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Letters to the editor

Pat Mitchell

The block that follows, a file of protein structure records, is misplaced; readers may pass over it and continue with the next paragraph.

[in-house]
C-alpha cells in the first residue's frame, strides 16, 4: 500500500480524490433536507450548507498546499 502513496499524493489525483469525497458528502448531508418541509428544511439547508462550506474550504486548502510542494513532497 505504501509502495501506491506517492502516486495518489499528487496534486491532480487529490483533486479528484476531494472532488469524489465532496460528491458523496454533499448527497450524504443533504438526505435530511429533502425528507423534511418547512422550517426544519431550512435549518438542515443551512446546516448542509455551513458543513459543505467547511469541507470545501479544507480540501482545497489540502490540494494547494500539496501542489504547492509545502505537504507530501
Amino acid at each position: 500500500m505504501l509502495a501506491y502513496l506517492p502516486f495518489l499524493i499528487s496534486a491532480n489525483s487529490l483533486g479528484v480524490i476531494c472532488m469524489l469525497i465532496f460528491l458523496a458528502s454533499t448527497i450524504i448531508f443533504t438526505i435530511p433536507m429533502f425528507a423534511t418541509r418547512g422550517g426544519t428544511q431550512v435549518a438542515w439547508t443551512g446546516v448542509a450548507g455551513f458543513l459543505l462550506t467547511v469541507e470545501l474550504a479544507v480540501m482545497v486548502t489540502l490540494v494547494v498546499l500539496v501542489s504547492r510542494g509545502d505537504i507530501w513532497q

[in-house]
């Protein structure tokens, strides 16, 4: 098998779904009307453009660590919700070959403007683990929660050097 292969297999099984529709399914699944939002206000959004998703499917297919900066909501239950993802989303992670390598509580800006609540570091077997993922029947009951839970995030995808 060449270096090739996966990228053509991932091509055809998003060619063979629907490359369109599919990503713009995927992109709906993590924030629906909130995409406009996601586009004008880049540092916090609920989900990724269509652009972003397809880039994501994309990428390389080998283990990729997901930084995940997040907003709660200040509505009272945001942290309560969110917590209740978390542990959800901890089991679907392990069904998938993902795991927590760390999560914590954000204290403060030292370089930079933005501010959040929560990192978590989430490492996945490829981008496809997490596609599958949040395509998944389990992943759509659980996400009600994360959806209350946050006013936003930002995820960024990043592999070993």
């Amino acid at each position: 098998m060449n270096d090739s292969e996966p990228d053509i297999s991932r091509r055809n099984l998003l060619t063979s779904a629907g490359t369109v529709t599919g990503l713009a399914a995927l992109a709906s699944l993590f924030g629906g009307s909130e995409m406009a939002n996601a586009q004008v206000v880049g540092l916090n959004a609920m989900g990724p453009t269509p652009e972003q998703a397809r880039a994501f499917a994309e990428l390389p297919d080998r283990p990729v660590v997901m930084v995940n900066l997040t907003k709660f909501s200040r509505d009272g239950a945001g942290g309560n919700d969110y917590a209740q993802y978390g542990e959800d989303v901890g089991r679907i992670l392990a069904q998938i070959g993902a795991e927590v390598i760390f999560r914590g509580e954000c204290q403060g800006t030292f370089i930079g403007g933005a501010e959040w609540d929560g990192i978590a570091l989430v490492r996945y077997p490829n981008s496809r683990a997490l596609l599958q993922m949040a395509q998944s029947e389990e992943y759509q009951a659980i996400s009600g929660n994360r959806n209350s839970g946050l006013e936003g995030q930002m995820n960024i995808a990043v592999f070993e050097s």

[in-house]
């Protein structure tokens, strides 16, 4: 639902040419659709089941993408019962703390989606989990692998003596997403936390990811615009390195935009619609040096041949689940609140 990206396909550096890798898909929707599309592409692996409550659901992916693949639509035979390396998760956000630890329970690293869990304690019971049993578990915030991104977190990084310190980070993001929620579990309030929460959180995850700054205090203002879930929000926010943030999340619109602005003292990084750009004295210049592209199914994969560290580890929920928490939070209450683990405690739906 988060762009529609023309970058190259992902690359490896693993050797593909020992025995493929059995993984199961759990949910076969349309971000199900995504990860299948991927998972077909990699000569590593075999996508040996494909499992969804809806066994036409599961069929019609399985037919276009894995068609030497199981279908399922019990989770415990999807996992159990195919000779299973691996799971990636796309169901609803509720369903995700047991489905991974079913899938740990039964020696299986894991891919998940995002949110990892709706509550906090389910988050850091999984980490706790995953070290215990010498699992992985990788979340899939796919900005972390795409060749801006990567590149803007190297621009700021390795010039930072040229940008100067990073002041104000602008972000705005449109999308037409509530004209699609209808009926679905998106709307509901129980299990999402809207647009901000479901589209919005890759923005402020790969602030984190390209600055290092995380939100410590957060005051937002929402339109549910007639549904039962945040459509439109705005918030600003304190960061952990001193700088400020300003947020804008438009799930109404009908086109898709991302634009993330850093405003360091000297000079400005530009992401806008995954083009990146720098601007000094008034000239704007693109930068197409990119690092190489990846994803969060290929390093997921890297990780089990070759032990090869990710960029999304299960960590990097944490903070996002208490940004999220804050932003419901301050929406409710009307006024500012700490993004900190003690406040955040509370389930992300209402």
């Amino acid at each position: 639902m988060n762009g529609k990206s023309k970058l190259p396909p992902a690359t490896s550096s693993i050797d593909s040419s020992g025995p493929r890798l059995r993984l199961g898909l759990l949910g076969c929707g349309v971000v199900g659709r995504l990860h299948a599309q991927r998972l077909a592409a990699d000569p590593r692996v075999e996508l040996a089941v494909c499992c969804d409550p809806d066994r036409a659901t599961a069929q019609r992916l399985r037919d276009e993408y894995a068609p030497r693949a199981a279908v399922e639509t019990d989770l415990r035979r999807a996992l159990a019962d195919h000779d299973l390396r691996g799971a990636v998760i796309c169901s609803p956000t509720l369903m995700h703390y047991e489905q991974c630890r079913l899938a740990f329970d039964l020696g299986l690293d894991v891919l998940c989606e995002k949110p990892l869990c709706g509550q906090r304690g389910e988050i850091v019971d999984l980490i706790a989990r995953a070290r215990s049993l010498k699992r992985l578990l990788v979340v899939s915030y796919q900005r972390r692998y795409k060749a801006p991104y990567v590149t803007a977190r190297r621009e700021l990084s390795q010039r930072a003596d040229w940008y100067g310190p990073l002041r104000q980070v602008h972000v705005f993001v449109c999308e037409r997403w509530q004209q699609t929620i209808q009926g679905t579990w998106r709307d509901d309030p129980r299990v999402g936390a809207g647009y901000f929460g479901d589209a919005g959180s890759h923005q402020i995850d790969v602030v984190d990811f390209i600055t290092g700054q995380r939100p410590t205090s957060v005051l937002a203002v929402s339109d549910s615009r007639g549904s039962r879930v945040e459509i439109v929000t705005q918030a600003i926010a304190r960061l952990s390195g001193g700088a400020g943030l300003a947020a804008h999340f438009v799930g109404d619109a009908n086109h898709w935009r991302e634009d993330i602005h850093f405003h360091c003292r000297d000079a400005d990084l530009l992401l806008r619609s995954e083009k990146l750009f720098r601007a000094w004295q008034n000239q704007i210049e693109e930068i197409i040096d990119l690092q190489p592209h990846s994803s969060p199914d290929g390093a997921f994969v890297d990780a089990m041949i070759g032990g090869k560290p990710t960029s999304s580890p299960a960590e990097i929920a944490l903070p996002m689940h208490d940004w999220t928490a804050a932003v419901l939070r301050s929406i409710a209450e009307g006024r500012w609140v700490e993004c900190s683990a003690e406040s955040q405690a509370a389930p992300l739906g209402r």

I have been present at most of the meetings related to the Crossroads discussion, and was present at the Town Council “working session” (recently) in order to speak during the public forum. I have become quite familiar with Mr Knoble’s project within my capacity as director of sales for two high-profile Vail fractional ownership projects, The Residences at Vail Mountain Lodge, and the Vail Plaza Club. In the event most readers are unaware of the nature of fractional sales, it involves the marketing of Vail by the week. The purchaser, literally, compresses their Vail experience into four-five weeks a year of Vail immersion. For the thousands of e-mail inquiries, calls, response cards, Web site hits I share with my sales people, the story echoes the familiar story. The client has been looking at tired, overpriced, small floor plans for years, and is of the belief that Vail has dug its heels into the old world, where some properties, rentals included, are headed for the buggy-whip museum. They also reflect that the town has paid lip service to the younger generation, a generation, according to ski industry figures, who represent the defibrillator for an ailing ski industry. Should anyone doubt the pent-up need for new real estate product, they should speak to attendees at the Arrabelle lottery where $1.5 billion in deposits were accepted for 52 condominiums. Make no mistake, the new product was welcomed, but the amenities drew palpable review during the sales process. Our salespeople have noticed that the SUGGESTION of an ice rink, bowling alleys, arcades and movie theaters nearby has been enough to encourage confidence in the $12 million in fractional sales registered by Vail Plaza Club in the first month! The pro-Knoble input from the public has been encouraging for us. To onlookers, the comments appear anecdotal at times, and one wonders to what level they will be weighed. Unlike Broker X from the Vail Village, we are in the opening stages of new development where the phone/mail/walk-in traffic is at its highest. Not ONE client has lamented the changing face of Vail, nor the lack of window shutters missing the red/white stripes. Our client has changed from the destination skier in the 1980s. They are more global now, Internet-savvy, and have plenty of options for second-home investing. Should they feel that Vail has decided to adopt what I see from these meetings as the NIMBY syndrome, we will lose them, and their retail and tax dollars. I don’t believe anyone wants to see that happen. In my opinion, we cannot afford to NOT have this project. Pat MitchellWorker’s woesBravo to Mr. Boris and his very accurate letter concerning Vail parking. In addition to his stated woes, I must add to the list of frustrations, parking for the employee trying to go to work. There are many of us that are needed to operate Vail Village and the mountain. The lack of “local parking” by 10 a.m. starts a “Turn it Up Vail” day very badly. Weighing the odds carefully, all through Christmas week I drove and made sure to be on top no later than 8:30 a.m. to ensure a spot, promising myself that I would take the bus starting Jan. 2. Needless to say, the powder days that kicked off the new year created a very frustrating bus ride (that is if you could get on). I forced myself on an overcrowded bus every day, no matter if it was the 7:30, 7:45, 8 or 8:15 a.m.The East Vail bus drivers were always more than gracious and allowed me on, understanding that I was trying to get to my job on time. I am not looking forward to the same scenarios that will occur Presidents Day weekend and the month of March. However the parking situation is so impossible that I must opt for a “standing room only” bus ride. I am fortunate that my ride is a short one. Others are not. Hopefully, next year will be better. There is not a “smile” class that can help any employee deal with the circumstances involved in just trying to go to work. Lisa AngeloVailVail, Colorado


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